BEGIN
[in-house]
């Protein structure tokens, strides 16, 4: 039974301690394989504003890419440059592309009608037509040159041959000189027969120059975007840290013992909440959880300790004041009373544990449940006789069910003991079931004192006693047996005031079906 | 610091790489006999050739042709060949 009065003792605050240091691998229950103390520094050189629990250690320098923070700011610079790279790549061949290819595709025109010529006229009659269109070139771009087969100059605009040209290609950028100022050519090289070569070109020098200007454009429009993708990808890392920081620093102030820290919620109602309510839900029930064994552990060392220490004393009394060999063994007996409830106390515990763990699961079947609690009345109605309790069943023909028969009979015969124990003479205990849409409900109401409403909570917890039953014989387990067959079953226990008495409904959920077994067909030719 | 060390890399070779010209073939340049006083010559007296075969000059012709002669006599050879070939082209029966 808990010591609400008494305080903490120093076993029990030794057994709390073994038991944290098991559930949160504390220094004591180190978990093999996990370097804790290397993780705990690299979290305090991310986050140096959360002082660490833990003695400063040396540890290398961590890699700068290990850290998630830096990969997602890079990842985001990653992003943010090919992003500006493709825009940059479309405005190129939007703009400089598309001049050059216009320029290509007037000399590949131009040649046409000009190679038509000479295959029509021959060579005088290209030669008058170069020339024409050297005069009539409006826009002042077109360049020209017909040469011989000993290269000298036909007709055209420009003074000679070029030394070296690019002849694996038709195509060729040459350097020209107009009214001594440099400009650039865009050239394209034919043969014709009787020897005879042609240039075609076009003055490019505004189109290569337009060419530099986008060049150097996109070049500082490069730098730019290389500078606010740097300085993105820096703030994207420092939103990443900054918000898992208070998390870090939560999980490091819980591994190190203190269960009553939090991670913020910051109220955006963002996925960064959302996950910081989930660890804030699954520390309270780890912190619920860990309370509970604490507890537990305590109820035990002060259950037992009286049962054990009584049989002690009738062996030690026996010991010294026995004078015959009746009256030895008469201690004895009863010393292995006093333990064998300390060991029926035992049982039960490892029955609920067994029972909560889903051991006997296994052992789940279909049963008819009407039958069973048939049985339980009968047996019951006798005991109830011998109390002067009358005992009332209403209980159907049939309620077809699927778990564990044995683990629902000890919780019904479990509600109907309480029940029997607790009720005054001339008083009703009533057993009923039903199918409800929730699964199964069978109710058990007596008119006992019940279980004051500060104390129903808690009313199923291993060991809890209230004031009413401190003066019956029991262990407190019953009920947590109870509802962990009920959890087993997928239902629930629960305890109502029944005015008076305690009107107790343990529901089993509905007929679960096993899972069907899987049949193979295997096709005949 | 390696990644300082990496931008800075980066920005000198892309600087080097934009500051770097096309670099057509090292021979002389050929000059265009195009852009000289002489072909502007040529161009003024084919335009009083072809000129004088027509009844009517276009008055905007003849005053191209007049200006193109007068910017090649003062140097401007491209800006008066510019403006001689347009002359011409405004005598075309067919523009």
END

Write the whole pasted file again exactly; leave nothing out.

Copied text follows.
[in-house]
């Protein structure tokens, strides 16, 4: 039974301690394989504003890419440059592309009608037509040159041959000189027969120059975007840290013992909440959880300790004041009373544990449940006789069910003991079931004192006693047996005031079906 | 610091790489006999050739042709060949 009065003792605050240091691998229950103390520094050189629990250690320098923070700011610079790279790549061949290819595709025109010529006229009659269109070139771009087969100059605009040209290609950028100022050519090289070569070109020098200007454009429009993708990808890392920081620093102030820290919620109602309510839900029930064994552990060392220490004393009394060999063994007996409830106390515990763990699961079947609690009345109605309790069943023909028969009979015969124990003479205990849409409900109401409403909570917890039953014989387990067959079953226990008495409904959920077994067909030719 | 060390890399070779010209073939340049006083010559007296075969000059012709002669006599050879070939082209029966 808990010591609400008494305080903490120093076993029990030794057994709390073994038991944290098991559930949160504390220094004591180190978990093999996990370097804790290397993780705990690299979290305090991310986050140096959360002082660490833990003695400063040396540890290398961590890699700068290990850290998630830096990969997602890079990842985001990653992003943010090919992003500006493709825009940059479309405005190129939007703009400089598309001049050059216009320029290509007037000399590949131009040649046409000009190679038509000479295959029509021959060579005088290209030669008058170069020339024409050297005069009539409006826009002042077109360049020209017909040469011989000993290269000298036909007709055209420009003074000679070029030394070296690019002849694996038709195509060729040459350097020209107009009214001594440099400009650039865009050239394209034919043969014709009787020897005879042609240039075609076009003055490019505004189109290569337009060419530099986008060049150097996109070049500082490069730098730019290389500078606010740097300085993105820096703030994207420092939103990443900054918000898992208070998390870090939560999980490091819980591994190190203190269960009553939090991670913020910051109220955006963002996925960064959302996950910081989930660890804030699954520390309270780890912190619920860990309370509970604490507890537990305590109820035990002060259950037992009286049962054990009584049989002690009738062996030690026996010991010294026995004078015959009746009256030895008469201690004895009863010393292995006093333990064998300390060991029926035992049982039960490892029955609920067994029972909560889903051991006997296994052992789940279909049963008819009407039958069973048939049985339980009968047996019951006798005991109830011998109390002067009358005992009332209403209980159907049939309620077809699927778990564990044995683990629902000890919780019904479990509600109907309480029940029997607790009720005054001339008083009703009533057993009923039903199918409800929730699964199964069978109710058990007596008119006992019940279980004051500060104390129903808690009313199923291993060991809890209230004031009413401190003066019956029991262990407190019953009920947590109870509802962990009920959890087993997928239902629930629960305890109502029944005015008076305690009107107790343990529901089993509905007929679960096993899972069907899987049949193979295997096709005949 | 390696990644300082990496931008800075980066920005000198892309600087080097934009500051770097096309670099057509090292021979002389050929000059265009195009852009000289002489072909502007040529161009003024084919335009009083072809000129004088027509009844009517276009008055905007003849005053191209007049200006193109007068910017090649003062140097401007491209800006008066510019403006001689347009002359011409405004005598075309067919523009």